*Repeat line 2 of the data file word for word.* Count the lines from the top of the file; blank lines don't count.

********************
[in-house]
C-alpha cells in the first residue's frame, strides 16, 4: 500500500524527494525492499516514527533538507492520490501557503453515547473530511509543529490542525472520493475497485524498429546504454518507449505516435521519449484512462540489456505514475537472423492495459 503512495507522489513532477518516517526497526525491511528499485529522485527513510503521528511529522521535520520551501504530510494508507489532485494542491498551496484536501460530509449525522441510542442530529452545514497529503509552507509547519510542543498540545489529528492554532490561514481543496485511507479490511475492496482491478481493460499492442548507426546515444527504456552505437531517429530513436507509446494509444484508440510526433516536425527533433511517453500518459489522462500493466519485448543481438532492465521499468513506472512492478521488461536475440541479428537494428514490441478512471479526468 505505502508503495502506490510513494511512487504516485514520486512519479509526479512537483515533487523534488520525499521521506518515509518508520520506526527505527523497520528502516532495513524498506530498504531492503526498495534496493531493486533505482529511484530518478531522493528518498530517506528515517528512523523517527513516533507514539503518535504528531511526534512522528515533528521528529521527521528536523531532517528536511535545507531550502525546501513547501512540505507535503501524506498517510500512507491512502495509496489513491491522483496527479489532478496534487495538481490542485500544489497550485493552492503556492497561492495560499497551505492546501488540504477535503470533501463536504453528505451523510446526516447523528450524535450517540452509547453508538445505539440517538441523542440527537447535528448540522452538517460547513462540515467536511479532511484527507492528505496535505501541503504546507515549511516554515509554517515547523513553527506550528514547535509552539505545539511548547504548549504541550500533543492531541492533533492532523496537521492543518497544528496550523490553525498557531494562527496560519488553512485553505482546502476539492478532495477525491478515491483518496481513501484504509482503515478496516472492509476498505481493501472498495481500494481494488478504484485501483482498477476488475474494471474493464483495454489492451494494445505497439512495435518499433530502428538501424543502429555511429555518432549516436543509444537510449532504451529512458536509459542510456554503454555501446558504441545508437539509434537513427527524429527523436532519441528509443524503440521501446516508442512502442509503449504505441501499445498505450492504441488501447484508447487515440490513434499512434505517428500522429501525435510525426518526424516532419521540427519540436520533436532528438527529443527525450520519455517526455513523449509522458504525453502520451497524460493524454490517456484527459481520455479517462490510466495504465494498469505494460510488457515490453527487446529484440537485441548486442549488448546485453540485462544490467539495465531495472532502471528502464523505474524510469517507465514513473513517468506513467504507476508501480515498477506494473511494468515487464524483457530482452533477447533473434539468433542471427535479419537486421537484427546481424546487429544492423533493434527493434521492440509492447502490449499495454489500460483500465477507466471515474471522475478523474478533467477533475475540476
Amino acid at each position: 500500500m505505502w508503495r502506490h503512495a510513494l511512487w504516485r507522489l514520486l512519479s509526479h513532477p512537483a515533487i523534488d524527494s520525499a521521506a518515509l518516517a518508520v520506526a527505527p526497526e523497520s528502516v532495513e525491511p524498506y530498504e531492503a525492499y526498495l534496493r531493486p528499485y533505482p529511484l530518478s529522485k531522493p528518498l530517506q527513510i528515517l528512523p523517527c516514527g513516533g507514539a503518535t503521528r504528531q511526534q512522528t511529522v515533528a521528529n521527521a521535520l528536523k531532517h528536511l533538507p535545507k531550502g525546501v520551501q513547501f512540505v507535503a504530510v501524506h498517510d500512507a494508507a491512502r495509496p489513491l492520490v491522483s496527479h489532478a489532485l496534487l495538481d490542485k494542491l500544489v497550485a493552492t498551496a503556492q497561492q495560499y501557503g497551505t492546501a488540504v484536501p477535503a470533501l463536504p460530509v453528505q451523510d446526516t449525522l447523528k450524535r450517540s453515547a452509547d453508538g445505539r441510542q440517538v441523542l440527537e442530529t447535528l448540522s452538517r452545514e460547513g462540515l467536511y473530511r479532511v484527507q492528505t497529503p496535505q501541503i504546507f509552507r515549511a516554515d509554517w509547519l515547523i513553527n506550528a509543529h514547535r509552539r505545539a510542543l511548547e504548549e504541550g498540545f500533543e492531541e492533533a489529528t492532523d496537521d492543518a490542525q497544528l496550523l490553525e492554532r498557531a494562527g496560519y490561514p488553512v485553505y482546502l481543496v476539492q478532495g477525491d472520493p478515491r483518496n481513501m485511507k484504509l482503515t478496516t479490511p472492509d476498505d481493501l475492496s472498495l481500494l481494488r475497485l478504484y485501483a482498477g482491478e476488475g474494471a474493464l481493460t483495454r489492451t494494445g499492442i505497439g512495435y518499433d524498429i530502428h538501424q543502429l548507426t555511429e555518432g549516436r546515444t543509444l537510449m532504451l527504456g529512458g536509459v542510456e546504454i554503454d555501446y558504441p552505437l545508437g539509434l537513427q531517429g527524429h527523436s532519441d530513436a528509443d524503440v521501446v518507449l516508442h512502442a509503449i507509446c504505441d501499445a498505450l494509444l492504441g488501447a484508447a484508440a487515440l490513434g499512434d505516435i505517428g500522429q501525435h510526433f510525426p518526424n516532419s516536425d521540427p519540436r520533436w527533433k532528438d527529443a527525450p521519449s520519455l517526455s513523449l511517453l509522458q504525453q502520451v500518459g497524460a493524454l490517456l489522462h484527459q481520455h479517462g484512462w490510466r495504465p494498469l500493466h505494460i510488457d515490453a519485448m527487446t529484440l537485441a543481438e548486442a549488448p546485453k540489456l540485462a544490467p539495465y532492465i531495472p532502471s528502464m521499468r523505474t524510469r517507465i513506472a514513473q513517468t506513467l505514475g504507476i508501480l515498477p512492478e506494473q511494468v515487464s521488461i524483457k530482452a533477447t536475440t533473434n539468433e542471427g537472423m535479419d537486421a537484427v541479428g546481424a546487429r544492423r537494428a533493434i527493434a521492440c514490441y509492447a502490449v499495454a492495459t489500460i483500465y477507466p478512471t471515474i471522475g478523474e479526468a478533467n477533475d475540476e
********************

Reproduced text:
C-alpha cells in the first residue's frame, strides 16, 4: 500500500524527494525492499516514527533538507492520490501557503453515547473530511509543529490542525472520493475497485524498429546504454518507449505516435521519449484512462540489456505514475537472423492495459 503512495507522489513532477518516517526497526525491511528499485529522485527513510503521528511529522521535520520551501504530510494508507489532485494542491498551496484536501460530509449525522441510542442530529452545514497529503509552507509547519510542543498540545489529528492554532490561514481543496485511507479490511475492496482491478481493460499492442548507426546515444527504456552505437531517429530513436507509446494509444484508440510526433516536425527533433511517453500518459489522462500493466519485448543481438532492465521499468513506472512492478521488461536475440541479428537494428514490441478512471479526468 505505502508503495502506490510513494511512487504516485514520486512519479509526479512537483515533487523534488520525499521521506518515509518508520520506526527505527523497520528502516532495513524498506530498504531492503526498495534496493531493486533505482529511484530518478531522493528518498530517506528515517528512523523517527513516533507514539503518535504528531511526534512522528515533528521528529521527521528536523531532517528536511535545507531550502525546501513547501512540505507535503501524506498517510500512507491512502495509496489513491491522483496527479489532478496534487495538481490542485500544489497550485493552492503556492497561492495560499497551505492546501488540504477535503470533501463536504453528505451523510446526516447523528450524535450517540452509547453508538445505539440517538441523542440527537447535528448540522452538517460547513462540515467536511479532511484527507492528505496535505501541503504546507515549511516554515509554517515547523513553527506550528514547535509552539505545539511548547504548549504541550500533543492531541492533533492532523496537521492543518497544528496550523490553525498557531494562527496560519488553512485553505482546502476539492478532495477525491478515491483518496481513501484504509482503515478496516472492509476498505481493501472498495481500494481494488478504484485501483482498477476488475474494471474493464483495454489492451494494445505497439512495435518499433530502428538501424543502429555511429555518432549516436543509444537510449532504451529512458536509459542510456554503454555501446558504441545508437539509434537513427527524429527523436532519441528509443524503440521501446516508442512502442509503449504505441501499445498505450492504441488501447484508447487515440490513434499512434505517428500522429501525435510525426518526424516532419521540427519540436520533436532528438527529443527525450520519455517526455513523449509522458504525453502520451497524460493524454490517456484527459481520455479517462490510466495504465494498469505494460510488457515490453527487446529484440537485441548486442549488448546485453540485462544490467539495465531495472532502471528502464523505474524510469517507465514513473513517468506513467504507476508501480515498477506494473511494468515487464524483457530482452533477447533473434539468433542471427535479419537486421537484427546481424546487429544492423533493434527493434521492440509492447502490449499495454489500460483500465477507466471515474471522475478523474478533467477533475475540476